selections from Cinema Journal 30, No. 2, Winter 1991
Due to their inability either to produce animated films in large quantities or to control the costs of producing such films, early practitioners like Cohl and McCay were eliminated from animation by 1921. The next generation of filmmakers would be those who controlled costs and regularized mass production. Much has been made of the central role played during this time by John Randolph Bray, who, together with Earl Hurd, patented the basic principles of the cel method. Bray went on to exploit the efficient division of labor made possible by this technique.
[this selection from inkwellimagesink.com] According to an account by McCay, Bray visited him posing as a reporter to learn the secrets of his production processes. Bray learned that McCay drew the background and figures on each drawing, which contributed to the slow process of production. Realizing the commercial value of animation, Bray understood the need to industrialize the production of animation. At first he printed the backgrounds onto paper, drawing the characters in the open areas. He later realized the concept of a single drawing of the background inked on a celluloid overlay, and sandwiched with the animation drawings which were on individual sheets of paper.
[this selection from inkwellimagesink.com] Another cartoonist, Earl Hurd realized the concept of tracing and painting animation drawings on celluloid, and photographing them against a single illustrated background. Bray and Hurd combined their patents to form the Bray-Hurd Process Company, which licensed the use of all related uses of the cel technique to animation studios until the patents expired in 1932.
The key to the economic success of this was that the semi-skilled "boy" or "girl" would be paid far less than the skilled "cartoonist," thereby increasing the quantity of production without unduly increasing costs. Bray established the importance of efficient hierarchical organization as the primary criterion of economic survival within animation practice. Because the division of labor made possible by the cel method was efficient, it became the dominant mode of production. From Bray's time on, the Taylorist principles of dividing labor for production efficiency became the hallmarks of successful animation production. Many of Bray's top employees--Max Fleischer, Paul Terry, Jam Handy, Walter Lantz, et al.--went on to establish their own studios based on the exploitation of Bray's technology and production methods.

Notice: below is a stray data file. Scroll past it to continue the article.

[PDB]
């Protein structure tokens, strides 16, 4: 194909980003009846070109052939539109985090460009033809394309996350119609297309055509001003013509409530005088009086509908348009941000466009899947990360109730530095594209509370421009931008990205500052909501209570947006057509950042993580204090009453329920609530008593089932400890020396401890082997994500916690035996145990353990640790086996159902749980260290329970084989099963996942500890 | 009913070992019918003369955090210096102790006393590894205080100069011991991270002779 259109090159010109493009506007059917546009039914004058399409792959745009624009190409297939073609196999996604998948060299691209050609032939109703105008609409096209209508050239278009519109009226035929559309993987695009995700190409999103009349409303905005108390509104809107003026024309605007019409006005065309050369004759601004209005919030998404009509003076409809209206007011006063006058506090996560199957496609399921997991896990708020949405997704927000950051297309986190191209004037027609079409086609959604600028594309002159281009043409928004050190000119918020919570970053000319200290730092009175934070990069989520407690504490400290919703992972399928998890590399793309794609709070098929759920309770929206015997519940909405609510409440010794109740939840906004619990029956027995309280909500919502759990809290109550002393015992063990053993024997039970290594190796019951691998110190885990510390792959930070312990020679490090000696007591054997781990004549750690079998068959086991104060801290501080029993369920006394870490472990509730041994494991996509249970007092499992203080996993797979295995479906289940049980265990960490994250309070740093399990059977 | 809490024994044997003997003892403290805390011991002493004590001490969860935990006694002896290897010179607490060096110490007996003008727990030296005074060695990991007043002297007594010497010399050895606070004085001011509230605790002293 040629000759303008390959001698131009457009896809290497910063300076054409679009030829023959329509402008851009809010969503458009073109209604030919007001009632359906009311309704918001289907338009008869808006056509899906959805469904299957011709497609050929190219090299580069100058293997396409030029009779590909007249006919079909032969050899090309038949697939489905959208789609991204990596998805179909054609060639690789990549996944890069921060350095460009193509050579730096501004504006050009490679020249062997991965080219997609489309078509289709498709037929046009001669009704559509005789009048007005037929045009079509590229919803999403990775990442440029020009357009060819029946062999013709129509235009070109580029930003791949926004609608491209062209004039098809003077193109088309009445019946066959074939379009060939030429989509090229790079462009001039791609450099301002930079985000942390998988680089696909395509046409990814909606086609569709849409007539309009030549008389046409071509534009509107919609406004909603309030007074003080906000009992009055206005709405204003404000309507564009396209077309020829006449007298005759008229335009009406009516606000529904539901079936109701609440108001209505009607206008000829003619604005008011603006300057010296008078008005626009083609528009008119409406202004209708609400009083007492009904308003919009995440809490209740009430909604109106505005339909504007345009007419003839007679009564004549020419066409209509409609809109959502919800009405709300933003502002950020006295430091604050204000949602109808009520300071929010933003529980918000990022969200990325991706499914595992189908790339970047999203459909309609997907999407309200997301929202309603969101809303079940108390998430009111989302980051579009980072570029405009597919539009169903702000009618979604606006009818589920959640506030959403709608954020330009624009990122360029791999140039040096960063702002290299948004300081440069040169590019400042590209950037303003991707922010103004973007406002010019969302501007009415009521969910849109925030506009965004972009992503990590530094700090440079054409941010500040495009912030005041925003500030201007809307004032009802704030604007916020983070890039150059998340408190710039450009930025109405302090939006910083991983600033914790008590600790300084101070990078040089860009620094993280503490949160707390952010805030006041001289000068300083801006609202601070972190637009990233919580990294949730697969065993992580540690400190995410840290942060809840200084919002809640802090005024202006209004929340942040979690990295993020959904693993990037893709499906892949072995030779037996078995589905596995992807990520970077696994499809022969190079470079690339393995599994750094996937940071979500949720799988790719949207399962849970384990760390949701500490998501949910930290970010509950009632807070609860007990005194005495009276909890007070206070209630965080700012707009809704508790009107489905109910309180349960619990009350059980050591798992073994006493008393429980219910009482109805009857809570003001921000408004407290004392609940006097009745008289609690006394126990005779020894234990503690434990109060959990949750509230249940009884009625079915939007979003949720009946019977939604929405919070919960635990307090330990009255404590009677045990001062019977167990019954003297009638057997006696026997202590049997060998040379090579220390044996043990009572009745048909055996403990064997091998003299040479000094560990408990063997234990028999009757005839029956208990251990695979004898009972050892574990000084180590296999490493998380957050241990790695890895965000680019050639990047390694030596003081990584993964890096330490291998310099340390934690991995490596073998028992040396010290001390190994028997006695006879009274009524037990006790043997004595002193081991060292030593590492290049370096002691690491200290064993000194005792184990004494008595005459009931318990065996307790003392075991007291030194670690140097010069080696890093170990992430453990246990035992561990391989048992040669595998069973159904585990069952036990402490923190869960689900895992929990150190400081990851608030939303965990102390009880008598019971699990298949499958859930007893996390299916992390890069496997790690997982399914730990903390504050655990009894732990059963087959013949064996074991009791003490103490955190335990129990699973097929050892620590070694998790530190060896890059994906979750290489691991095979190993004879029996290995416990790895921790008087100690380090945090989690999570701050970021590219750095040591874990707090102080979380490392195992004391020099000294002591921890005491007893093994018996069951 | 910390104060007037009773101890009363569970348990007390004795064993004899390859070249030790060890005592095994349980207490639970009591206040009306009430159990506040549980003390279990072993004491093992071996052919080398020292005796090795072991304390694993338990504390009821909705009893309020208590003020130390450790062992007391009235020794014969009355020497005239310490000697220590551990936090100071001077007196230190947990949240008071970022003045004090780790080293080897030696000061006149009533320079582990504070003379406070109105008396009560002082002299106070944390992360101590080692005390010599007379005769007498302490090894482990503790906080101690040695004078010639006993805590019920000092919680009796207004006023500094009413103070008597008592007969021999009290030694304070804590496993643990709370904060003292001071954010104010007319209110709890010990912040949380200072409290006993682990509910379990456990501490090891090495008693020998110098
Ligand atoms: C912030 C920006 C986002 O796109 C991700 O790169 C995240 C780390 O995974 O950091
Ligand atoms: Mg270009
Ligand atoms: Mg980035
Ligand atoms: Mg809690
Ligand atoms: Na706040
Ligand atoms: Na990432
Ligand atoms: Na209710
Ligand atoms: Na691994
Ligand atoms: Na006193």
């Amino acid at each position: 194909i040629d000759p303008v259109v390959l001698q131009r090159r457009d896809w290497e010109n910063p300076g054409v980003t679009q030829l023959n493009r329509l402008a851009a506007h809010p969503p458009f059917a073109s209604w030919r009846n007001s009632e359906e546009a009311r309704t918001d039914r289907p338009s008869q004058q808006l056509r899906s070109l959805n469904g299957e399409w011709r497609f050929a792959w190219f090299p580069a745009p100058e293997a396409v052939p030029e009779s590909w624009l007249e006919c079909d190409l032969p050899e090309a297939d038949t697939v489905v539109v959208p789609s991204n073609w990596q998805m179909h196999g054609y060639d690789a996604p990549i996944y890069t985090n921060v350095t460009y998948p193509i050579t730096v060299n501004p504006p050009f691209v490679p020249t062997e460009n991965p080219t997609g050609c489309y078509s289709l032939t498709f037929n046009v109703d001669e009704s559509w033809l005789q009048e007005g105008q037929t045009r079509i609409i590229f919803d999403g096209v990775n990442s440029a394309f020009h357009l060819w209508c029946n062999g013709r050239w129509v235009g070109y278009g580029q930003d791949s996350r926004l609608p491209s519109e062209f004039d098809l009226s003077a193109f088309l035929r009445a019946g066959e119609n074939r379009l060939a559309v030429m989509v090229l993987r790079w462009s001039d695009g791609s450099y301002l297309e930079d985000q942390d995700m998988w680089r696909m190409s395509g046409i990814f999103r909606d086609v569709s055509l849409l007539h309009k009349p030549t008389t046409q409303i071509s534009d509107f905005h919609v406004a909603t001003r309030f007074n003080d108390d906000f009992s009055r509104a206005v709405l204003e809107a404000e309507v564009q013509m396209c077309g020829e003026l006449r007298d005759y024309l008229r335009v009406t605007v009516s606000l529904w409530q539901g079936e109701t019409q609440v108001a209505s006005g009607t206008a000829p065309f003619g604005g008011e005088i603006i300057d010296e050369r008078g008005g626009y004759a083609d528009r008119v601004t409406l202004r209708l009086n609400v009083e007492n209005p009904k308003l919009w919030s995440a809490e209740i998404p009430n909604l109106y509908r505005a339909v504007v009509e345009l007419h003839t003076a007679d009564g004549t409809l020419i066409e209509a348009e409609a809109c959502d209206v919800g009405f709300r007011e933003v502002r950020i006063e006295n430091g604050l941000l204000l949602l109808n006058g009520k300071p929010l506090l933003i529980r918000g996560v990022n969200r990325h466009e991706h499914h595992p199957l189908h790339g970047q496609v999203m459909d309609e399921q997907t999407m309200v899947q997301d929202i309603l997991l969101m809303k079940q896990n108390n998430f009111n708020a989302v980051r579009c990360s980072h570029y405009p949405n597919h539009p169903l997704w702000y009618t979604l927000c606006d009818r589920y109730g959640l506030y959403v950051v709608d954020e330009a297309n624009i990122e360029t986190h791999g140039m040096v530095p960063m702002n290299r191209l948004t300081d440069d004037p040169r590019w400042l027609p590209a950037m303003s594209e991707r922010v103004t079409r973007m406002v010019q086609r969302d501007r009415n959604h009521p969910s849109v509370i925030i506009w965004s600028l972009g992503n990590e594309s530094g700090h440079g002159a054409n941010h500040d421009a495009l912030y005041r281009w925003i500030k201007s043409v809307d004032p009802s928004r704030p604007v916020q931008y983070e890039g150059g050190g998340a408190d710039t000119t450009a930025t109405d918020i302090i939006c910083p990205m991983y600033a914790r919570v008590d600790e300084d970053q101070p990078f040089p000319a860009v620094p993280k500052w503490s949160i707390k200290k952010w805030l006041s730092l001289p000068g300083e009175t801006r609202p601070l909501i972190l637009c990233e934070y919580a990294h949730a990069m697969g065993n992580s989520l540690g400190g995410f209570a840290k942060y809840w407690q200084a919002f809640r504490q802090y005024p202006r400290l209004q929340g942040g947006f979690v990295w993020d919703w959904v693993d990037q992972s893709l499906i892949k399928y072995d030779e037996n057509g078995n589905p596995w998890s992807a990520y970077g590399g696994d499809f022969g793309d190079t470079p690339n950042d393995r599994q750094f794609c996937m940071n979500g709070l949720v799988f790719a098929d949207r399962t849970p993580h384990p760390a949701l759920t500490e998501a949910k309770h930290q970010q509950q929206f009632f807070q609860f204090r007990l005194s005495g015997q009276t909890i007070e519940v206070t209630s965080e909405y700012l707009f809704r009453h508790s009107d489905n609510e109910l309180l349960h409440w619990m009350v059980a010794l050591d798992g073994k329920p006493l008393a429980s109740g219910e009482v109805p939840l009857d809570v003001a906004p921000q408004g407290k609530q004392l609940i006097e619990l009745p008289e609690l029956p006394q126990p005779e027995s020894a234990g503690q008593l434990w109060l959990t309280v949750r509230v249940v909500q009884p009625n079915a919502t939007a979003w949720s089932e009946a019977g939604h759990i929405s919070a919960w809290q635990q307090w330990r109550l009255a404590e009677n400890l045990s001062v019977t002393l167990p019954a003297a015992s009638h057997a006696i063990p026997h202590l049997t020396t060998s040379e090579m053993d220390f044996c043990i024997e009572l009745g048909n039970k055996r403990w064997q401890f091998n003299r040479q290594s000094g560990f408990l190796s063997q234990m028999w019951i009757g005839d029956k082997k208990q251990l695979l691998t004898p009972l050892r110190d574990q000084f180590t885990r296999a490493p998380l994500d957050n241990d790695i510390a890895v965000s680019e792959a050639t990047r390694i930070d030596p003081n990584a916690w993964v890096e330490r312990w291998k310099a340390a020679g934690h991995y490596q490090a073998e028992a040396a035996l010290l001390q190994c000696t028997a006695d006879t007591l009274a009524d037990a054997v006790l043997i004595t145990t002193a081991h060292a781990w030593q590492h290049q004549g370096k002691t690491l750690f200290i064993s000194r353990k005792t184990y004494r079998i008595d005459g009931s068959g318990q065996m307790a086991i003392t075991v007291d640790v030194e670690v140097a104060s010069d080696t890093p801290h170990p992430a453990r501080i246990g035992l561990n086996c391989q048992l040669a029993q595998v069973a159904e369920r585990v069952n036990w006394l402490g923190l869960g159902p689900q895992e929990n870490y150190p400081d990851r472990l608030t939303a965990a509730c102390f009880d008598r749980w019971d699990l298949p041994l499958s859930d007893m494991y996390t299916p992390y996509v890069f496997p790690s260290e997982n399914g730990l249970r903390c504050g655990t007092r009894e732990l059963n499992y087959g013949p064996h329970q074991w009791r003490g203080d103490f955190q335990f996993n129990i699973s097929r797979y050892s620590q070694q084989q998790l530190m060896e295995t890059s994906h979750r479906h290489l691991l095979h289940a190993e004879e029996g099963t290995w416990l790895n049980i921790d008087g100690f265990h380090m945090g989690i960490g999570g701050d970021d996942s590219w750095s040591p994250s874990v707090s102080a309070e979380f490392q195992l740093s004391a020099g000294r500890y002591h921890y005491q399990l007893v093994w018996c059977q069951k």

Each animation studio sought to exercise control of production in its own way. At the Disney studio, the key to production management was exercised by Walt Disney through control of the narrative. By using the script and the storyboard as a choke point, Disney could oversee production. The Story Department became the chief organ of this management and occupied a place at the very top of the hierarchical pyramid. Even before the initiation of feature film production, about half of the four or five month production schedule of a Disney animated short was devoted to the preparation of the script. The Story Department consisted of about a dozen writers who worked in close harmony with Disney. After a story had been devised, a synopsis was prepared. Only then did the music and animation staff contribute ideas to the production. Following this, the Story Department would prepare a detailed scenario and storyboard, composed of about fifty sketches of the main incidents in the film. The film director would then prepare the layouts for the picture, subject to approval by Disney and his associates. As early as 1935, Disney directed the Story Department head Ted Sears (formerly a Fleischer gag-man and animator) to write detailed analyses of the major Disney characters for use as guides in the preparation of cartoons.